Join us as we highlight our exhibit Dynamic Ceramics: Selections from the James Monroe Museum Collection with an evening of pottery painting in the garden! The program will begin with an introduction to the exhibit by JMM Curator and Assistant Director Jarod Kearney, followed by pottery painting led by the staff of Pots and Palletes in Fredericksburg.

Registration is required, $15/person, $10/person for Friends of The James Monroe Museum. Contact Lynda Allen by email or phone 540-654-2111 to register.

Curator's Corner
This month’s featured artifact is a circa 1805 barometer made in London, England. Constructed of mahogany, glass, and brass, this mercury wheel or “banjo” barometer belonged to James Monroe.
Barometers became increasingly popular among the upper class during the late 18th and early 19th centuries. The emigration of Italian barometer craftsmen to England and France in the 1780s transformed the instrument from a utilitarian scientific apparatus to a fashionable household adornment. Manufacturers housed the inner workings in elegant cases of mahogany and brass, displaying intricate inlay and veneers. Many barometers featured a thermometer in the upper neck section, as is the case with this one.

Monroe’s barometer was created by a maker named John Corti of London, England. His shop was located at 94 Holborn Hill (located in present-day London’s West End) which was a small center of barometer manufacturing during the early 19th century. Monroe’s barometer employs a glass tube with a mercury reservoir at the base. The mercury creates a vacuum at the top of the tube (known as a Torricellian vacuum) and adjusts according to atmospheric force. The face of the barometer is housed in brass-framed glass and reads clockwise from top:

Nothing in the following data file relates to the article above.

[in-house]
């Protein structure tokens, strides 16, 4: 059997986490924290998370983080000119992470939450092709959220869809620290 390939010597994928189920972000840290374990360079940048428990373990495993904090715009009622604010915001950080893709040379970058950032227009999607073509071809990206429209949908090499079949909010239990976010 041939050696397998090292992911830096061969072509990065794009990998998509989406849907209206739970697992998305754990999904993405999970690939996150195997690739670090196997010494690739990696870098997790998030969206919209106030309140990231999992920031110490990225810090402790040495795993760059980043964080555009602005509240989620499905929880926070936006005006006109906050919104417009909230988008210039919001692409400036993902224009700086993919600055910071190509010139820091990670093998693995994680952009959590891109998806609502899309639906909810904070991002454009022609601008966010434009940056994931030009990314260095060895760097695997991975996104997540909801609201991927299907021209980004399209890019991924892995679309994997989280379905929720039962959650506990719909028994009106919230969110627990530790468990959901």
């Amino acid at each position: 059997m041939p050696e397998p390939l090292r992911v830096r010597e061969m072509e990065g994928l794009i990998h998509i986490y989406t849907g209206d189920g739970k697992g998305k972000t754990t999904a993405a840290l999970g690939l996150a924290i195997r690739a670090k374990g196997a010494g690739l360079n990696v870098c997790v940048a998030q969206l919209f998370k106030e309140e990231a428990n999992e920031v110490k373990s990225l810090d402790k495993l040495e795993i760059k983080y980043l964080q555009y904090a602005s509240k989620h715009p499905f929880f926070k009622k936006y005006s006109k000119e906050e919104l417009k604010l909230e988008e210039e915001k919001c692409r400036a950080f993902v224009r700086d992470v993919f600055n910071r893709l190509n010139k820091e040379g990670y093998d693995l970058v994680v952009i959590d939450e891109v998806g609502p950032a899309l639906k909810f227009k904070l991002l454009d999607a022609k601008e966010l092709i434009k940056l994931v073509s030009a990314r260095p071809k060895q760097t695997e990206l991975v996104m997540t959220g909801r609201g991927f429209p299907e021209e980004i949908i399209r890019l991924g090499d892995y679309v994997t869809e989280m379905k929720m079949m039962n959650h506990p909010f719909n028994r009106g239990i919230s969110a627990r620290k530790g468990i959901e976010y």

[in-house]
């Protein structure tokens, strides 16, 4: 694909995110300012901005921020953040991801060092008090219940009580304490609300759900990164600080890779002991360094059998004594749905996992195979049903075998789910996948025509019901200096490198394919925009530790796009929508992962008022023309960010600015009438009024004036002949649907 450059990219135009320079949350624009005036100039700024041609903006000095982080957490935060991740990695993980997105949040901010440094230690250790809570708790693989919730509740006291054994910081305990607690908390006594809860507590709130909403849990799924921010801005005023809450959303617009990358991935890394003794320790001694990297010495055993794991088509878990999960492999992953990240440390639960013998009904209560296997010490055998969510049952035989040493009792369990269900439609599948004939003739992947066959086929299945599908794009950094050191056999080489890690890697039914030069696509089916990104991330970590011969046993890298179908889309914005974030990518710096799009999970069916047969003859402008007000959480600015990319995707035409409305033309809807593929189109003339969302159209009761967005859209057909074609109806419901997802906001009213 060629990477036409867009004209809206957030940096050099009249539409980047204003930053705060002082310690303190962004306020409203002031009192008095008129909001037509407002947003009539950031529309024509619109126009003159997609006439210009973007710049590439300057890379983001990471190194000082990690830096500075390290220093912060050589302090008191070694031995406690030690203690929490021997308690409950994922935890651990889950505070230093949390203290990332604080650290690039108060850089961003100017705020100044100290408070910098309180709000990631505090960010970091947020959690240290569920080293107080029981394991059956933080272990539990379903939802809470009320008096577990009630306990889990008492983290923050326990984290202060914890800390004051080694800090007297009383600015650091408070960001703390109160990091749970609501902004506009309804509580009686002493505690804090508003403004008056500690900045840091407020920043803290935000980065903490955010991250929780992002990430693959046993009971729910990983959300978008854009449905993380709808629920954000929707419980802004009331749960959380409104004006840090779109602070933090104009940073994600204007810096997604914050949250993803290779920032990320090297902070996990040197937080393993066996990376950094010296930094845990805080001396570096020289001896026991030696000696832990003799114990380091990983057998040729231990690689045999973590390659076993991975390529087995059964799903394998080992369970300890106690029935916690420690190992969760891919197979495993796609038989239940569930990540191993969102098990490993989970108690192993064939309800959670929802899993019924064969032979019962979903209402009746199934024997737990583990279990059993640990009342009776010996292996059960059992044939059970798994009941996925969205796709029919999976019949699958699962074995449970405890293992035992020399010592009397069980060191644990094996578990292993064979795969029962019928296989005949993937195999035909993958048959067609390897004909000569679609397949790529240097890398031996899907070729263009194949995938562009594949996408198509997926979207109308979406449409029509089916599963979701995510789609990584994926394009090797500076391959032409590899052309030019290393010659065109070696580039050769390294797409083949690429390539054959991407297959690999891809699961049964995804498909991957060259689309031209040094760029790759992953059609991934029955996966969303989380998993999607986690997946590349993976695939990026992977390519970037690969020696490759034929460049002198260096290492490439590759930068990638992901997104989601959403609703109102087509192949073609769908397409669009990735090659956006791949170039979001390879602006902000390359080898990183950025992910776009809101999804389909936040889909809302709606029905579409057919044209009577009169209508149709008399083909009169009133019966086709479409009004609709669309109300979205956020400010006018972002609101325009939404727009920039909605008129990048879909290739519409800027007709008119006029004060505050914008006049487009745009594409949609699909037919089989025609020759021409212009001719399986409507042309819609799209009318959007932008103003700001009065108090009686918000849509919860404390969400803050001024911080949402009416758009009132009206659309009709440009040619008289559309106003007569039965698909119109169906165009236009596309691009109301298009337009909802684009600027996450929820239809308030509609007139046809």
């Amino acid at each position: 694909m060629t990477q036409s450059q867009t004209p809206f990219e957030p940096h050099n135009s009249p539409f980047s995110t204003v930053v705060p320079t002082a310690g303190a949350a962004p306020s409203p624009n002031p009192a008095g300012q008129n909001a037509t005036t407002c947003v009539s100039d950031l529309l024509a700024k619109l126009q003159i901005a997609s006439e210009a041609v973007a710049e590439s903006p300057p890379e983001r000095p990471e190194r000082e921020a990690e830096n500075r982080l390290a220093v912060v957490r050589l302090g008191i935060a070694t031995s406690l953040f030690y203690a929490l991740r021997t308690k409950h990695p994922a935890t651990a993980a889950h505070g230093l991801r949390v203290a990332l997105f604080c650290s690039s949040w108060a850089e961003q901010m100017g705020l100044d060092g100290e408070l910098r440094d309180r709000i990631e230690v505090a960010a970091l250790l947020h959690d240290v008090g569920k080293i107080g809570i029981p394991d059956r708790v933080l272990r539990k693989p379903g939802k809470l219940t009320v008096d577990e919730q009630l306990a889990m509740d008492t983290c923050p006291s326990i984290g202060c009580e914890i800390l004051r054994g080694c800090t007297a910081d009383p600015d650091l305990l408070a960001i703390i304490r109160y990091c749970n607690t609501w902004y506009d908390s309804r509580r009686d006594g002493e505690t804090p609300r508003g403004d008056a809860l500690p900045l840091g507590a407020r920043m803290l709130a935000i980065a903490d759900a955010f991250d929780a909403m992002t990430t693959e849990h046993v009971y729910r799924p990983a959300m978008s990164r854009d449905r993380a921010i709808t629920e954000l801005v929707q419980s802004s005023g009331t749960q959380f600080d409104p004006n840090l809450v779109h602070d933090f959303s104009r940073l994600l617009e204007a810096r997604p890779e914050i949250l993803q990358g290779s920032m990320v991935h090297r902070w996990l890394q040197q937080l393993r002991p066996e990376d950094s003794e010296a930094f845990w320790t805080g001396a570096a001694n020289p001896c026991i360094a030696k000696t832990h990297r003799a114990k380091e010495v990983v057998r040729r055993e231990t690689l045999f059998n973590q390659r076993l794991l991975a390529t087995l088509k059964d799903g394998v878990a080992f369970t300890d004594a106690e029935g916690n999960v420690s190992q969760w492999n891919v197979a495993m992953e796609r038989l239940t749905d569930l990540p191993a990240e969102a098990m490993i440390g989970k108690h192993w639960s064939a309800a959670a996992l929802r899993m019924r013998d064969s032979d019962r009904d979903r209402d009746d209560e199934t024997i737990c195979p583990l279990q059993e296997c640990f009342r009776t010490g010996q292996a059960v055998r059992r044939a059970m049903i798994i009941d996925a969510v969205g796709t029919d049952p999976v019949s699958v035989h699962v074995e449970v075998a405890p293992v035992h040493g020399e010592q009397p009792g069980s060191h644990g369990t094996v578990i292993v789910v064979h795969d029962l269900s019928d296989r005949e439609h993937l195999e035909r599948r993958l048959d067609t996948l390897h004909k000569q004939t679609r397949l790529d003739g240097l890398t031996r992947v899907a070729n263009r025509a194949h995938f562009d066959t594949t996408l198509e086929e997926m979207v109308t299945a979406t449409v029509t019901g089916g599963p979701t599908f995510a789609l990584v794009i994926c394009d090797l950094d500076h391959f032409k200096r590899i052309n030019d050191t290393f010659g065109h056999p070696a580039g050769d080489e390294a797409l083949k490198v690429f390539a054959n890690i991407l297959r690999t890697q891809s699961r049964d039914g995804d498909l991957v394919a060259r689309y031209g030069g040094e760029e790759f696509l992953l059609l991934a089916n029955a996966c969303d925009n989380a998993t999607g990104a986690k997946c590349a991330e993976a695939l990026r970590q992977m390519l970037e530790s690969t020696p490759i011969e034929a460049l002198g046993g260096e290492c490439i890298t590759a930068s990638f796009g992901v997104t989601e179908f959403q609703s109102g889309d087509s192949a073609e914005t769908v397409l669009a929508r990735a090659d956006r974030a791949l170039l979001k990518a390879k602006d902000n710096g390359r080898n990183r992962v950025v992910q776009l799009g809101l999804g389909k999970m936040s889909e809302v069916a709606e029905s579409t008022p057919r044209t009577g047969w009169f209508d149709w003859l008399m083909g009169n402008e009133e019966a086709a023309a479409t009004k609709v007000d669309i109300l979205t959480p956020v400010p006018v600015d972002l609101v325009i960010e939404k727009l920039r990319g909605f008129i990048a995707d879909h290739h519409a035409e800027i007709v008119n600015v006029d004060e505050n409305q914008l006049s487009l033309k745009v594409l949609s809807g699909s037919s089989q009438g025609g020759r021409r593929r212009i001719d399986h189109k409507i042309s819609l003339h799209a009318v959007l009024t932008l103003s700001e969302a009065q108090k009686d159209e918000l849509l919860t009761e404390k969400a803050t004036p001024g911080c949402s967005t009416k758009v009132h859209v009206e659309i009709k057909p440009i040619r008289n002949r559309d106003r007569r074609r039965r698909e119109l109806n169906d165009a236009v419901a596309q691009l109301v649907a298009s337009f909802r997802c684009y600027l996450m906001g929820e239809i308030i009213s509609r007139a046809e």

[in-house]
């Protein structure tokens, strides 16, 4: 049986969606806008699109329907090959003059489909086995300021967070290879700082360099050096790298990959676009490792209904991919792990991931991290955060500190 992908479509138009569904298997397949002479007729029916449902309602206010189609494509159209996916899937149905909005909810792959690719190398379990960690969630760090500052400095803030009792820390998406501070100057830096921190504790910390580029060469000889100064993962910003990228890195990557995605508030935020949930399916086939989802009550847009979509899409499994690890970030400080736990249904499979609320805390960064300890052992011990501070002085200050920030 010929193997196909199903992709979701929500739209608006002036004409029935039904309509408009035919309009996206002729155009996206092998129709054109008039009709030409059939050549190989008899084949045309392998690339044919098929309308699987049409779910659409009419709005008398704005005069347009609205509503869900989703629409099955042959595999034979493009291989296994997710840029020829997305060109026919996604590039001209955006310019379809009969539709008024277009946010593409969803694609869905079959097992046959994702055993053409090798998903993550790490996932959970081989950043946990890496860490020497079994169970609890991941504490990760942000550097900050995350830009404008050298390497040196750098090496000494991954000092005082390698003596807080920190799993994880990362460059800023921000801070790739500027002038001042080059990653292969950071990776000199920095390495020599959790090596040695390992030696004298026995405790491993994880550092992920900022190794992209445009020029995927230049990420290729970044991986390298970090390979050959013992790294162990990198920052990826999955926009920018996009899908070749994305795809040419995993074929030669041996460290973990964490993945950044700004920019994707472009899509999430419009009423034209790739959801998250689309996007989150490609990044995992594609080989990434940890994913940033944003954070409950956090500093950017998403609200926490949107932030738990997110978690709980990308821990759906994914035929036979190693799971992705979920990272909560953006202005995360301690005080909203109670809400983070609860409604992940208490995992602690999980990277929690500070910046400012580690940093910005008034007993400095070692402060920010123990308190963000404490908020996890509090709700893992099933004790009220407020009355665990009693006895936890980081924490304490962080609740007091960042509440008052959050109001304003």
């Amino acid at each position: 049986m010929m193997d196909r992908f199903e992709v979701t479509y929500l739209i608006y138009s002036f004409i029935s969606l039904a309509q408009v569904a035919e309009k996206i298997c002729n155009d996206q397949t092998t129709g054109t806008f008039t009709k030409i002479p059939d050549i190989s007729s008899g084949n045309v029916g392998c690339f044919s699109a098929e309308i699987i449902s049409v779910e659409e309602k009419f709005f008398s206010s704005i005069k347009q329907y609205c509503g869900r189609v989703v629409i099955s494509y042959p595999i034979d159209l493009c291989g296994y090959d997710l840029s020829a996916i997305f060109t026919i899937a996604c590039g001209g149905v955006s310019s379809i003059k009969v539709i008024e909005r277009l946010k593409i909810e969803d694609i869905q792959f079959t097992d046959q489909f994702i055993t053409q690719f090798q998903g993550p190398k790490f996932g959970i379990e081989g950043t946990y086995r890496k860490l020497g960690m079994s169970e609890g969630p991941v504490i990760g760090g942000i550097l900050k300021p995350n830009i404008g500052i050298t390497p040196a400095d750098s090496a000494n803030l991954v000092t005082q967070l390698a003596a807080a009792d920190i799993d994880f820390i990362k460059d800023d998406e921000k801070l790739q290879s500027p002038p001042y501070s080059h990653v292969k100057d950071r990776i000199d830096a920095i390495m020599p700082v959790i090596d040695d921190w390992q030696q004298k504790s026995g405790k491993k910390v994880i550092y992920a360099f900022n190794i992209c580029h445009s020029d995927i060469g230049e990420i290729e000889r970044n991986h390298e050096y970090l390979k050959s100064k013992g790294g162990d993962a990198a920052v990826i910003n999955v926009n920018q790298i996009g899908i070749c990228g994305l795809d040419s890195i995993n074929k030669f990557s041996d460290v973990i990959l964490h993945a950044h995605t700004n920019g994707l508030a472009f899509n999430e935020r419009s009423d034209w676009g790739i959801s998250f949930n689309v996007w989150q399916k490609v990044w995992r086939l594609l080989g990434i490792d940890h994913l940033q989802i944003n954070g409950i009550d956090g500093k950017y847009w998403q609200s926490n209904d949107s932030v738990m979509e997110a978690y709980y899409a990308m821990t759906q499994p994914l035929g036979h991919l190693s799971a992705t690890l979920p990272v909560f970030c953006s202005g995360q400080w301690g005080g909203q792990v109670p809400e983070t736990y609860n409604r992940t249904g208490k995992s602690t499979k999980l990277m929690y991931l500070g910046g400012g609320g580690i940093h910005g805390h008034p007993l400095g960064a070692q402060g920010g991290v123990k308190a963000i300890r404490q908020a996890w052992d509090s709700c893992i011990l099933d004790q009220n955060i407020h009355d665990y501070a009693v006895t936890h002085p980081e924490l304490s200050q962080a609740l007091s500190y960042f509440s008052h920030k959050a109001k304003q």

“Change / Fair / Set Fair [meaning the weather will be unchanged for a period] / Very Dry / Stormy / Much Rain / Rain”

Mercury barometers remained popular in Europe and the United States until the invention of the more efficient aneroid barometer in 1844 by Lucien Vidi, which slowly surpassed mercury barometers by the late 19th century. 

Come see our barometer and many other fascinating artifacts on display at the James Monroe Museum!
What's in Store?

If you’re looking for a good book, don’t forget the selection of informative and unique James Monroe books found in the Museum Store.
You may learn a few things about James Monroe you didn’t know in Quotations of James Monroe ($6.95) by Daniel Preston and Heidi Stello. Read Monroe’s own words to learn how he felt about notable figures of his time. Get to know the man himself by reading his personal messages to family members. Quotations from contemporaries reveal how others viewed Monroe’s strengths, weaknesses, and accomplishments.
For a concise biography of James Monroe, pick up a copy of The Making of a Revolutionary ($4.95) by former JMM Curator Meghan C. Budinger. This is an enlightening story of how and why Monroe became such a true patriot of the American cause during the colonies’ revolutionary war against England. Learn how that experience influenced the remainder of his life.
James Monroe: An Illustrated History ($19.95) is a pictorial biography written and compiled by the editor of the Papers of James Monroe, Dr. Daniel Preston. The images in this book are intertwined with a quick-paced and informative narrative of Monroe’s journey from his native Westmoreland County through his years in public office, his presidency, and finally to his retirement and death. A must-have for your coffee table or library!
Books make a great gift for the history buff in your life! Always remember- Friends of the James Monroe Museum receive 20% off all purchases in the Museum Store .
We hope to see you soon!
Museum Hours

It's a sure sign of spring, March 1st marks the James Monroe Museum's return to our regular hours: Monday-Saturday 9:00 AM-5:00 PM, and Sundays 1:00-5:00 PM. Come on by!

The James Monroe Museum
908 Charles St.
Fredericksburg, VA 22401